Regina L. Pfister, RDH, MSEd, is an assistant professor in the School of Allied Health at Southern Illinois University Carbondale and has been a practicing dental hygienist for more than 20 years. She is a member of the American Dental Hygienists' Association, the Illinois Dental Hygienists' Association, and Kappa Delta Pi, an International Honor Society in Education.
John R. Winings CDT, MA, is an associate professor in dental hygiene in the School of Allied Health at Southern Illinois University Carbondale. He was formerly the program director for the Dental Technology Program. He has made presentations and published nationally, and served as a consultant in dental technology education for the Commission on Dental Accreditation. He is a member of the Editorial Advisory Board for the Journal of Dental Technology.
1. Department of Health and Human Services, Centers for Disease Control and Prevention. Preventing lead poisoning in children. 2005. Atlanta: CDC. Retrieved from http://www.cdc.gov/nceh/lead/publications/PrevLeadPoisoning.pdf.
2. Lidsky TI, Schneider JS. Lead neurotoxicity in children: basic mechanisms and clinical correlates. Brain. 2003 Jan;126(Pt 1):5-19.
3. Lanphear BP, Dietrich K, Auinger P, Cox C. Public Health Rep. 2000 Nov-Dec;115(6):521-9.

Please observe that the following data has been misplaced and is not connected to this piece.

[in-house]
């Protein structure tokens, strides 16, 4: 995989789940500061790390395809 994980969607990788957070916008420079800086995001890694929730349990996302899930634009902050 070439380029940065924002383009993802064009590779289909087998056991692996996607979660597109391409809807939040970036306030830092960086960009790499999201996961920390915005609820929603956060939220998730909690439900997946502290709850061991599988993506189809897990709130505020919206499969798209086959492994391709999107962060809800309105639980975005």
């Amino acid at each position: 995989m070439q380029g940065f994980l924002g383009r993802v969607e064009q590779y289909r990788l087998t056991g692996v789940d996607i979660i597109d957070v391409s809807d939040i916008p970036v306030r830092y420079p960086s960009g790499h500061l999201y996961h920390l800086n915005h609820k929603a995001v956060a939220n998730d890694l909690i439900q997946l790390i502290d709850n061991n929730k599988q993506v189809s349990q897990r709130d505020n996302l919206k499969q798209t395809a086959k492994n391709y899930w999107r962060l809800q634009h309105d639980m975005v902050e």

4. Seavert L. (producer). (2008, March 4). Lawmakers, FDA eye dental work report. [Podcast] Available from http://ww.10tv.com/live/content/teninvestigates/stories/2008/03/04.
5. Christensen GY. (2005). Dental laboratory technology in crisis: The challenges facing the industry. JADA , 136, 653-655.
6. Napier B. (2009 June). Report for American College of Prosthodontists from NADL. "2009 Future of dental technology conference" hosted by ADA.
7. FDA. Code of federal regulations Title 21 ceramic tooth. Retrieved from http://www.accessdata.fda.gov/scripts/cdrh/cfdocs/cfCFR/CFRSearch.cfm?fr=872.3920.
8. FDA. Medical Devices. Retrieved from MedicalDevices/Safety/ReportaProblem: http://www.fda.gov/MedicalDevices/Safety/ReportaProblem/default.htm#3.
9. Findley JS. (2009, March 16). [Letter to Besser RE]. Retrieved from http://www.ada.org/sections/newsAndEvents/pde.